An undescended testicle (cryptorchidism) is a testicle that hasn't moved into its proper position in the bag of skin hanging below the penis (scrotum) before birth. This is a condition seen in some newborn baby boys.
Usually just one testicle is affected, but in about 10% of cases both testicles are undescended. The testicle may lie in the groin or in severe cases within the abdomen. The undescended testicle moves into the proper position on its own, within the first 3 months of life. If your son has an undescended testicle that doesn’t correct itself by 3 months of age, surgery will be needed.
Not seeing or feeling a testicle where you would expect it to be in the scrotum is the main sign of an undescended testicle. In such a case it is advisable to meet a pediatric surgeon.
Treating an undescended testicle when your son is still a baby might lower the risk of complications later in life, such as infertility and testicular cancer.
Older boys — from infants to pre-adolescent boys — who have normally descended testicles at birth might appear to be “missing” a testicle later. This condition might indicate:
The exact cause of an undescended testicle isn’t known. A combination of genetics, maternal health and other environmental factors might disrupt the hormones, physical changes and nerve activity that influence the development of the testicles.
In order for testes to develop and function normally, they need to be slightly cooler than normal body temperature. The scrotum provides this cooler environment. Complications of a testicle not being located where it is supposed to be include:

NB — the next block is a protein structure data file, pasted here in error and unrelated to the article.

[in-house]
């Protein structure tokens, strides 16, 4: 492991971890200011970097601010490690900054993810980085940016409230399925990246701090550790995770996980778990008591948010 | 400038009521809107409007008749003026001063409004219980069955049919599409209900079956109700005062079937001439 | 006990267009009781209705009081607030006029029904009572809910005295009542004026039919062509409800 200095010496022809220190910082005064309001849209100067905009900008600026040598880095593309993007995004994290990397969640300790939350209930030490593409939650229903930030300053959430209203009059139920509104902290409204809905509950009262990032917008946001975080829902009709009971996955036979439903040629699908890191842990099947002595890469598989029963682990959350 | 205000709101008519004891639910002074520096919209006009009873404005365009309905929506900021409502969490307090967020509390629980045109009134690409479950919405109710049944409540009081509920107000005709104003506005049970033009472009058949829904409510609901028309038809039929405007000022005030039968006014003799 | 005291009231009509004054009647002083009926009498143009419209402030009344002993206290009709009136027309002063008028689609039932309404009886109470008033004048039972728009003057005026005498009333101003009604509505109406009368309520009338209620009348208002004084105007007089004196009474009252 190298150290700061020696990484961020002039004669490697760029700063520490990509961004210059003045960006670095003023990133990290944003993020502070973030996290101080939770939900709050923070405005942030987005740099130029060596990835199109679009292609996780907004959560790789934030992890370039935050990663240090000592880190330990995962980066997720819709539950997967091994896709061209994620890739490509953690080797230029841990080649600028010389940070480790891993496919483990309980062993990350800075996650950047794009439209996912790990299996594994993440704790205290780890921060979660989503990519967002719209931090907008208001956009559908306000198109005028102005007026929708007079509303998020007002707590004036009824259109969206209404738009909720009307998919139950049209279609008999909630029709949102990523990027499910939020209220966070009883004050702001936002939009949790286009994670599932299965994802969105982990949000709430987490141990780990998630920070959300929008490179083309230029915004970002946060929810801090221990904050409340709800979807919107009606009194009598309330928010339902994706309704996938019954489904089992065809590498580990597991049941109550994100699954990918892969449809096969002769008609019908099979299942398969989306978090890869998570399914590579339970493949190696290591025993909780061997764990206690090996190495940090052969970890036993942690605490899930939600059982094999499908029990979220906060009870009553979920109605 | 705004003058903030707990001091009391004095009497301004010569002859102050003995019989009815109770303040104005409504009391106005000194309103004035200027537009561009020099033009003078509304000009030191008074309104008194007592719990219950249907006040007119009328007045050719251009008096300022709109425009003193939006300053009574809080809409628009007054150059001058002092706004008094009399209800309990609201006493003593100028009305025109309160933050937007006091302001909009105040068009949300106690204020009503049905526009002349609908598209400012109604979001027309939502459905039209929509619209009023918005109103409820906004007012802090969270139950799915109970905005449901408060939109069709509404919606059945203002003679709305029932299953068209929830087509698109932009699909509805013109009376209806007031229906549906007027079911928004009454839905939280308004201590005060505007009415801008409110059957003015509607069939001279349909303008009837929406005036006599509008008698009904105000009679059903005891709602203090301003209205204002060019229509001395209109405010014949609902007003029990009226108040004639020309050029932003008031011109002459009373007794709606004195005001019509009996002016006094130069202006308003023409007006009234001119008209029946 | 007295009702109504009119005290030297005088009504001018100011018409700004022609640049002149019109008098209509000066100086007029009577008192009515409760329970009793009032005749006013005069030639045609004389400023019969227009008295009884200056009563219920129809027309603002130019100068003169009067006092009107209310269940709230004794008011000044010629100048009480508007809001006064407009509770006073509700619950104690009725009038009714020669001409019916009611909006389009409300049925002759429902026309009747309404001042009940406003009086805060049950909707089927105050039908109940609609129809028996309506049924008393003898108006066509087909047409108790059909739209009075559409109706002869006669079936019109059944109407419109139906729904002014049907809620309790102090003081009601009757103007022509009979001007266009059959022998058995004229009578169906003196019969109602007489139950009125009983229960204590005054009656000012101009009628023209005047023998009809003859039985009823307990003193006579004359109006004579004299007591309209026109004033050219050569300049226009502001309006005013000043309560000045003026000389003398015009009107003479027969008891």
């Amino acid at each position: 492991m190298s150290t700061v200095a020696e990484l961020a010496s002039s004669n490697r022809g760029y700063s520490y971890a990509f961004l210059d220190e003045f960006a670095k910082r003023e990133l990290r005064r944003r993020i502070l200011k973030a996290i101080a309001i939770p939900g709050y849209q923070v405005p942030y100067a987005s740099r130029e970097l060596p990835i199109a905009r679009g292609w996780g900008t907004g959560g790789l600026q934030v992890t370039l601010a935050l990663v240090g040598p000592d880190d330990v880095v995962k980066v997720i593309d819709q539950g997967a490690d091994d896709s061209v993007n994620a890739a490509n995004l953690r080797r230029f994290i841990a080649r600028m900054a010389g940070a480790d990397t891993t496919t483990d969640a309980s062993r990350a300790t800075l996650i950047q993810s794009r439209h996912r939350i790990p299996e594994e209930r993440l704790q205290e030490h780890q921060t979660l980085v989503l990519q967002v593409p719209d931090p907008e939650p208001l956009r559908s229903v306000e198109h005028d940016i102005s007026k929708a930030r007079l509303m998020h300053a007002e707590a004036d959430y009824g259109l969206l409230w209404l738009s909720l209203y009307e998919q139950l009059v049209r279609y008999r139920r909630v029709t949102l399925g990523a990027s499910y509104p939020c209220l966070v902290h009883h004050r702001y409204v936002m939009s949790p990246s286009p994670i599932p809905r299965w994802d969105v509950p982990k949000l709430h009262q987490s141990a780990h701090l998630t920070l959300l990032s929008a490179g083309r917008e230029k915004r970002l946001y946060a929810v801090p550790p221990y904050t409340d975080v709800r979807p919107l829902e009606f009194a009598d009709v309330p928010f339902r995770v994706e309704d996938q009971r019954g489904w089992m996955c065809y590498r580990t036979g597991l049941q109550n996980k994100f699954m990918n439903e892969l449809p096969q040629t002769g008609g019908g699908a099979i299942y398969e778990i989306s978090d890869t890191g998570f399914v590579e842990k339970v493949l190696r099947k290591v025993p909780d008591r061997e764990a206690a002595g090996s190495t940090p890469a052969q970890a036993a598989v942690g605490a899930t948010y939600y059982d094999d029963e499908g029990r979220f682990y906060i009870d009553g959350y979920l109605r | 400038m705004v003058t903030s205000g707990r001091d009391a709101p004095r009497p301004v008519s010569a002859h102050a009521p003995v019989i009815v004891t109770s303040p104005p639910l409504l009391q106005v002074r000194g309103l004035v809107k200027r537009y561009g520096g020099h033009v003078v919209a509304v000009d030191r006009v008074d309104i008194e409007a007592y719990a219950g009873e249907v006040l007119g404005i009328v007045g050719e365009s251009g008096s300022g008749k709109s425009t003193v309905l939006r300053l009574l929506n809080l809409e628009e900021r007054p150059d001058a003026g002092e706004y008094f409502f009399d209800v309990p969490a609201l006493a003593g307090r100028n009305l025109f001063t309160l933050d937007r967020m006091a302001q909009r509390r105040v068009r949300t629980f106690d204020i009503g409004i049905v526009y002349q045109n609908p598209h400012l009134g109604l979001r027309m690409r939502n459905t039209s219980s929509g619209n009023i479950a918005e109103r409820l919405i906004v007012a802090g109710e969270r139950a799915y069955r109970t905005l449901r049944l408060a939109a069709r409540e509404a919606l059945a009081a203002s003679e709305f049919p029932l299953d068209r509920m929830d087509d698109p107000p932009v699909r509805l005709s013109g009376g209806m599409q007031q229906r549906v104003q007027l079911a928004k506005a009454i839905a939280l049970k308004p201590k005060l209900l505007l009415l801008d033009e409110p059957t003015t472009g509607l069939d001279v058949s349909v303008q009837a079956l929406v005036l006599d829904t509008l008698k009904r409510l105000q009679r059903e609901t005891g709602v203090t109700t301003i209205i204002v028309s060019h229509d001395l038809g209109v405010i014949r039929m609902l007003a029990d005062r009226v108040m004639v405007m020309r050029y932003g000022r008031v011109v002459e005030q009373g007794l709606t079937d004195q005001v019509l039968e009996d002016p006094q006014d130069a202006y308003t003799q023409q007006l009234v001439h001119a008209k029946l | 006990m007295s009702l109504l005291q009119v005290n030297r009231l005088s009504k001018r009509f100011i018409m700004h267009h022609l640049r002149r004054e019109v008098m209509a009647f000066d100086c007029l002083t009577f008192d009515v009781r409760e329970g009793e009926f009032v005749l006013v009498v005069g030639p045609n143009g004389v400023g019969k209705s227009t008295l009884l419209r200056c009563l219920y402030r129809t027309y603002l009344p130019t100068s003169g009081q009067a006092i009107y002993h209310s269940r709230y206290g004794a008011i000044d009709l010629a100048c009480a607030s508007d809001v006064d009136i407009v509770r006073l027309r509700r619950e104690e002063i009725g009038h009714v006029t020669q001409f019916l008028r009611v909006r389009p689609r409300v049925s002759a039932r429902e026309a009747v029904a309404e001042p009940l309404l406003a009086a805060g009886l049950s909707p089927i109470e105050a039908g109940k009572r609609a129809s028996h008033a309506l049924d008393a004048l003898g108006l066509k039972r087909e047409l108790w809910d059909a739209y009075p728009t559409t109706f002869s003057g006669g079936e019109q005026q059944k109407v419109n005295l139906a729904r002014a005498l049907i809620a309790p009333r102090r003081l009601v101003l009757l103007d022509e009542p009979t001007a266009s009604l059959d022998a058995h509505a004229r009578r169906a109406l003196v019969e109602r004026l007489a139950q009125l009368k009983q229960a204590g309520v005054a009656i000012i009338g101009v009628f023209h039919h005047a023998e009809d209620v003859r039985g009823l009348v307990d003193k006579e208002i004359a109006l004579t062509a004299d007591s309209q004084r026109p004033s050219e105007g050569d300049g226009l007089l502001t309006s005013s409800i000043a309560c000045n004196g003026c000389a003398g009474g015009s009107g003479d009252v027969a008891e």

Testicular torsion occurs 10 times more often in UDT than in normal testicles.
UDT is easily diagnosed by clinical examination by the pediatric surgeon. Sometimes, ulrasound , CT scan or MRI may be needed for diagnosis.
Treatment will depend on your child’s symptoms, age, and general health. In many cases, the testes descend on their own into the scrotum by age 3 months. In other cases surgery (Orchidopexy) is the treatment modality. The ideal time for surgery is 6 months to 1 year of age. If the testicle is felt by the surgeon then the surgery is open orchidopexy. In case the testicle is within the abdomen, laparoscopic orchidopexy is the treatment of choice.
If the testicle hasn’t descended on its own by 3 months of age, then surgery is the only option.
6 months to 1 year of age